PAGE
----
The first case of coronavirus in the African continent was reported in Egypt, on the 14th of February. With that, the rest of the continent braced for the impact of a pandemic that has infected more than 35 million people worldwide. Despite the limitations of healthcare systems in the continent, most African countries are taking the coronavirus in unprecedented stride. According to WHO’s International Clinical Trials Registry Platform (ICTRP), Egypt, South Africa, Nigeria, Ghana and Kenya, are among countries undergoing COVID-19 clinical trials.

Now on one hand, the continent is witnessing uncharted initiative towards access to health rights with governments and leading businesses opening their pockets. South Africa for instance, announced a $26 billion fiscal stimulus package to tackle the economic fallout from the coronavirus. On the other hand, the ingenuity we are seeing proves that African governments are not powerless over existing systemic pandemics that devastate and marginalize Africa everyday like we’re made to believe. 

The COVID-19 pandemic, like every other crisis in a capitalist country, was always going to aggravate pre-existing inequalities such as poverty and violence, particularly against people of different physical and economic intersections in a way that creates a unique implication. And in the case of our continent, the coronavirus disproportionately affects marginalized black people and specifically black women and children. 

Since the lockdown in South Africa, the National Gender-Based Violence (GBV) Command Centre recieved at least 87 000 gender-based violence calls during the first two weeks of the national lockdown and is currently receiving triple the amount of calls. According to a government study, a woman is murdered every three hours in South Africa and many are assaulted and sexually violated.

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One such woman was Tshegofatso Pule, whose inhumane murder recently sparked outrage across the country. She was 9 months pregnant when she was brutally assaulted, raped and hanged from a tree. Then, in a case eerily similar to Sandra Bland, Robyn Montsumi was found hanged in a cell while in police custody, after she was arrested for suspected drug possession. According to her friends and spouse, Robyn, a sex worker, was left in the cells, uncharged, feeling ill and in withdrawal.

In Nigeria, Uwaila Vera Omozuwa, was a microbiology student in Benin City. CNN reported that she was found dead, lying half-naked in a pool of blood at the church she frequented. According to the United Nations children agency, UNICEF, one in four Nigerian women are sexually abused before they turn 18 – and just as we’ve seen throughout the continent, a majority of the cases go unprosecuted.

Meanwhile in Kenya, 16-year-old Julius M was kidnapped and sexually assaulted by a man who reportedly did it because he “needed female company” in order to get through the lock down. Julius was rescued by neighbors but others are not so lucky. According to Human Rights Watch, 56 percent of women and girls aged between fifteen and forty-nine have experienced physical and sexual violence.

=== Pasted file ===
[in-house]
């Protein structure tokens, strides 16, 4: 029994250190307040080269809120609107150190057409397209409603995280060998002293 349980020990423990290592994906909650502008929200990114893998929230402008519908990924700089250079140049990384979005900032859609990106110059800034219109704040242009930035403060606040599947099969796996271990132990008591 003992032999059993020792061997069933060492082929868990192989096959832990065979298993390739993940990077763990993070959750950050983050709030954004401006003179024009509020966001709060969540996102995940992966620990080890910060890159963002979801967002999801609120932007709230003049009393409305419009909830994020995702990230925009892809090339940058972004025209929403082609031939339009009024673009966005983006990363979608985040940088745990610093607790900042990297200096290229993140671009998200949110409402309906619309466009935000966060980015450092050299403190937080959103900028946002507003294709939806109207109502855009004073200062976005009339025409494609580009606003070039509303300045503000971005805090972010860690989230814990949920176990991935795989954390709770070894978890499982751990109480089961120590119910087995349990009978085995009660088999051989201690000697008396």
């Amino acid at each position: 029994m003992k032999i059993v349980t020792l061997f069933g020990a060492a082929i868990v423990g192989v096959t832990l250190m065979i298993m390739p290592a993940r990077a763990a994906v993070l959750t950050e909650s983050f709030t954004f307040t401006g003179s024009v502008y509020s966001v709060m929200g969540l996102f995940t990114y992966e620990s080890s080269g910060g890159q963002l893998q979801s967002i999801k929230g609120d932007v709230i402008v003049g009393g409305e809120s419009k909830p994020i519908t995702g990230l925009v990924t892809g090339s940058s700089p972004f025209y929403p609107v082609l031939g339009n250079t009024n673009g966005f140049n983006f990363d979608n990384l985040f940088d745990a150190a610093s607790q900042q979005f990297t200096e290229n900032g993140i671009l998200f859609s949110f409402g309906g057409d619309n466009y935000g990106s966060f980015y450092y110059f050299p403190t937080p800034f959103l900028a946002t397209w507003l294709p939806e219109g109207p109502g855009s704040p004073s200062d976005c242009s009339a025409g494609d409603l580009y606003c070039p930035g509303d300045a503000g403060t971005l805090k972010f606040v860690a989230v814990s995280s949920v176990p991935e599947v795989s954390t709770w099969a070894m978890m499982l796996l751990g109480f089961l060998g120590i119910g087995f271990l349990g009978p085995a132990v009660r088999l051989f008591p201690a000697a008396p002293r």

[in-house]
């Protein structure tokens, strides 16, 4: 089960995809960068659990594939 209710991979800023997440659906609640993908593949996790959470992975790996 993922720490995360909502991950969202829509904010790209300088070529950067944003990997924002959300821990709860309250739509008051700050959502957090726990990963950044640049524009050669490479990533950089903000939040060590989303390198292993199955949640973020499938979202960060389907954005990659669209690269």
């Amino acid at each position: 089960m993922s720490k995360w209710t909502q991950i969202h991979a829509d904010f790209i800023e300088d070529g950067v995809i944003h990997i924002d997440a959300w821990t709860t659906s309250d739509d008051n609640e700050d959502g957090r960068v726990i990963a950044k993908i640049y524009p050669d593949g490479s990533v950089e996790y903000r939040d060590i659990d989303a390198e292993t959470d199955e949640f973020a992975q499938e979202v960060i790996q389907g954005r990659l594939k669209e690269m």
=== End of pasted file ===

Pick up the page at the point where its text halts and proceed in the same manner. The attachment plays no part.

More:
Julius, Omozuwa, Montsumi & Pule’s killings are testament to the cavalier attitudes towards the lives and safety of black women that prevail in the continent. The circumstances differ but the underlying problem is simply that African governments have failed to protect and invest in the safety of women where the world isn’t watching. To this end, it’s easier to get a face mask than it is to get a sanitary towel, a rape kit or a safe abortion. This too, is violence.

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Now that we have seen how African governments can utilise capital to organise for health rights and safeguard against preventable death, how can they continue to explain the permissible prevelance of gender based violence? How do African governments continue to be absolved of investment to support and catapult the rights of marginalized people?

In March, the Prime Minister of Egpyt made exemplary strides in a bid to safeguard the rights of vulnerable women during the pandemic by introducing a specific gender perspective to their COVID-19 plans. This includes granting pregnant employees and working mothers whose children are under 12 years old exceptional leave during the implementation period. The rest of the continent needs to follow suit. The lack of effort when it comes to improving human conditions in Africa, in comparison to the response enjoyed by the coronavirus under the gaze of the world, is tantamount to state-sponsored violence. 

While Africa is making great efforts in the face of coronavirus at the surface, this should not overshadow the very real and often overlooked challenges, that the continent continues to face. While we imagine there will be massive bailouts for large corporations that are struggling, the impetus to support the most vulnerable leaves us wanting.


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